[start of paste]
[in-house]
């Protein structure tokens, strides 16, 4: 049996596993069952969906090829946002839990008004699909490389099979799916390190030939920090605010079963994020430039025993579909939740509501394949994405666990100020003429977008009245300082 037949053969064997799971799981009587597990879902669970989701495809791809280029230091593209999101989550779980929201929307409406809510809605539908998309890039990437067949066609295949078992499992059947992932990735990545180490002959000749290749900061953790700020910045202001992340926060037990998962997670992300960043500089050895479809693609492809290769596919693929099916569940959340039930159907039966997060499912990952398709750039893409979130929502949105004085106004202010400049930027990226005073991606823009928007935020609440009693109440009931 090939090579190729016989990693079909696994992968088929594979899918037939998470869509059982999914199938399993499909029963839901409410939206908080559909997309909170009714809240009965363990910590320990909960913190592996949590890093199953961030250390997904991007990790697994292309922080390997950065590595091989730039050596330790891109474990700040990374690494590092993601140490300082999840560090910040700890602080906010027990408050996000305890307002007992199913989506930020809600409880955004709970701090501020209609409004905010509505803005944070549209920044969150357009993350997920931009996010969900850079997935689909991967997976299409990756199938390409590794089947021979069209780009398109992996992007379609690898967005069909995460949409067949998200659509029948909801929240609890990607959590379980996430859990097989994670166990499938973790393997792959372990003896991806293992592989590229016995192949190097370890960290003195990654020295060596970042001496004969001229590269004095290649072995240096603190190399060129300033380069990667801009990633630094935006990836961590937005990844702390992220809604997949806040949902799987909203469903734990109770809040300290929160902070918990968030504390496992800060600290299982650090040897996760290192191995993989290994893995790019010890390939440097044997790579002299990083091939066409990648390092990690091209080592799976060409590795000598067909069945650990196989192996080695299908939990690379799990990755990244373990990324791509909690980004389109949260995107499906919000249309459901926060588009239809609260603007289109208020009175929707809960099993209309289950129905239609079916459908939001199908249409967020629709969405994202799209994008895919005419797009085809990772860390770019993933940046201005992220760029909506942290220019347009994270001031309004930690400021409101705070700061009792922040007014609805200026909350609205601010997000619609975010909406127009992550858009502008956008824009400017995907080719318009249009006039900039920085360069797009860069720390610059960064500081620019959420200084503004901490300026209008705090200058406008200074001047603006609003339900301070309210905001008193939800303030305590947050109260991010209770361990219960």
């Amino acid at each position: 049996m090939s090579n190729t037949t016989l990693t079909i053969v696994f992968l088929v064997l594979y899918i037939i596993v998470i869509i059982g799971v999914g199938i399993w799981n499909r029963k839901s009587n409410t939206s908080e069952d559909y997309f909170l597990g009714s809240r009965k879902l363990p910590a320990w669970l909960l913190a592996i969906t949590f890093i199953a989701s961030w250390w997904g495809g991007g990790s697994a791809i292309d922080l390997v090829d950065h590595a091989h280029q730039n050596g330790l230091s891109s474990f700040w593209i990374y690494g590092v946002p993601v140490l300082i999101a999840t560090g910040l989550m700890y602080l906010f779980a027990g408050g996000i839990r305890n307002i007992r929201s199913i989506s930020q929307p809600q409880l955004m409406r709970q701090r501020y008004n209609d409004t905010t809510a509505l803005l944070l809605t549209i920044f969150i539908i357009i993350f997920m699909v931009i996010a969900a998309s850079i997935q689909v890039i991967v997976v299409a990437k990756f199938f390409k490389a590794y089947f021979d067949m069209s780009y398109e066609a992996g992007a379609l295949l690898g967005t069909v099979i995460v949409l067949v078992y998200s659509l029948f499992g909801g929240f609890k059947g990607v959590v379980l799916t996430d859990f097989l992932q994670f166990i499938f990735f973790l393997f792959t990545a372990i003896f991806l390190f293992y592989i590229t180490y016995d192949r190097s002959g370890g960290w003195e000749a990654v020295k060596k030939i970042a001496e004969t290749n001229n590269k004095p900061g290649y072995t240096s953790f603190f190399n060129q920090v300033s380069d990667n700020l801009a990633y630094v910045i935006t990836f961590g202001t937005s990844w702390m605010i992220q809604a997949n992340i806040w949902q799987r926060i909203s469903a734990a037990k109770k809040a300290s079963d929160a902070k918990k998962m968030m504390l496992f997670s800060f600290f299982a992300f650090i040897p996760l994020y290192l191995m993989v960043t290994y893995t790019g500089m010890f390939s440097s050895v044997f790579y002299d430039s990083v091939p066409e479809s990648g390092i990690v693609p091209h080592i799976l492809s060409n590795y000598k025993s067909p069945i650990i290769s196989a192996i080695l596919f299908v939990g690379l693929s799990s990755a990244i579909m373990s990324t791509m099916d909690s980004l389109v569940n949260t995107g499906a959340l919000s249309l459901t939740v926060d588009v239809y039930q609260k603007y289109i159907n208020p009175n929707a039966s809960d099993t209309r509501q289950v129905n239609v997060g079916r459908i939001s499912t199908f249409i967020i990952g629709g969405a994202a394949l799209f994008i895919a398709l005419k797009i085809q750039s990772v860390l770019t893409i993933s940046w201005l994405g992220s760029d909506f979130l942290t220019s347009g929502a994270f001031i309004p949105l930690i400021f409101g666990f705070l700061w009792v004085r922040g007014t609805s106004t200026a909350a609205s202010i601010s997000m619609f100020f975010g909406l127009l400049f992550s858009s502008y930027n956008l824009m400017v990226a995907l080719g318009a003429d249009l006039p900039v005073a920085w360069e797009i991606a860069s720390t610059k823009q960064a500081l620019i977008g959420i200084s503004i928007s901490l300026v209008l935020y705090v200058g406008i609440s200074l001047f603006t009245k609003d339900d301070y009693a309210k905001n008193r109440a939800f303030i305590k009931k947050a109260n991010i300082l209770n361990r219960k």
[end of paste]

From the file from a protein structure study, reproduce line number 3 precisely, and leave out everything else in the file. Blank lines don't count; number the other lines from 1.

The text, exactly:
């Amino acid at each position: 049996m090939s090579n190729t037949t016989l990693t079909i053969v696994f992968l088929v064997l594979y899918i037939i596993v998470i869509i059982g799971v999914g199938i399993w799981n499909r029963k839901s009587n409410t939206s908080e069952d559909y997309f909170l597990g009714s809240r009965k879902l363990p910590a320990w669970l909960l913190a592996i969906t949590f890093i199953a989701s961030w250390w997904g495809g991007g990790s697994a791809i292309d922080l390997v090829d950065h590595a091989h280029q730039n050596g330790l230091s891109s474990f700040w593209i990374y690494g590092v946002p993601v140490l300082i999101a999840t560090g910040l989550m700890y602080l906010f779980a027990g408050g996000i839990r305890n307002i007992r929201s199913i989506s930020q929307p809600q409880l955004m409406r709970q701090r501020y008004n209609d409004t905010t809510a509505l803005l944070l809605t549209i920044f969150i539908i357009i993350f997920m699909v931009i996010a969900a998309s850079i997935q689909v890039i991967v997976v299409a990437k990756f199938f390409k490389a590794y089947f021979d067949m069209s780009y398109e066609a992996g992007a379609l295949l690898g967005t069909v099979i995460v949409l067949v078992y998200s659509l029948f499992g909801g929240f609890k059947g990607v959590v379980l799916t996430d859990f097989l992932q994670f166990i499938f990735f973790l393997f792959t990545a372990i003896f991806l390190f293992y592989i590229t180490y016995d192949r190097s002959g370890g960290w003195e000749a990654v020295k060596k030939i970042a001496e004969t290749n001229n590269k004095p900061g290649y072995t240096s953790f603190f190399n060129q920090v300033s380069d990667n700020l801009a990633y630094v910045i935006t990836f961590g202001t937005s990844w702390m605010i992220q809604a997949n992340i806040w949902q799987r926060i909203s469903a734990a037990k109770k809040a300290s079963d929160a902070k918990k998962m968030m504390l496992f997670s800060f600290f299982a992300f650090i040897p996760l994020y290192l191995m993989v960043t290994y893995t790019g500089m010890f390939s440097s050895v044997f790579y002299d430039s990083v091939p066409e479809s990648g390092i990690v693609p091209h080592i799976l492809s060409n590795y000598k025993s067909p069945i650990i290769s196989a192996i080695l596919f299908v939990g690379l693929s799990s990755a990244i579909m373990s990324t791509m099916d909690s980004l389109v569940n949260t995107g499906a959340l919000s249309l459901t939740v926060d588009v239809y039930q609260k603007y289109i159907n208020p009175n929707a039966s809960d099993t209309r509501q289950v129905n239609v997060g079916r459908i939001s499912t199908f249409i967020i990952g629709g969405a994202a394949l799209f994008i895919a398709l005419k797009i085809q750039s990772v860390l770019t893409i993933s940046w201005l994405g992220s760029d909506f979130l942290t220019s347009g929502a994270f001031i309004p949105l930690i400021f409101g666990f705070l700061w009792v004085r922040g007014t609805s106004t200026a909350a609205s202010i601010s997000m619609f100020f975010g909406l127009l400049f992550s858009s502008y930027n956008l824009m400017v990226a995907l080719g318009a003429d249009l006039p900039v005073a920085w360069e797009i991606a860069s720390t610059k823009q960064a500081l620019i977008g959420i200084s503004i928007s901490l300026v209008l935020y705090v200058g406008i609440s200074l001047f603006t009245k609003d339900d301070y009693a309210k905001n008193r109440a939800f303030i305590k009931k947050a109260n991010i300082l209770n361990r219960k």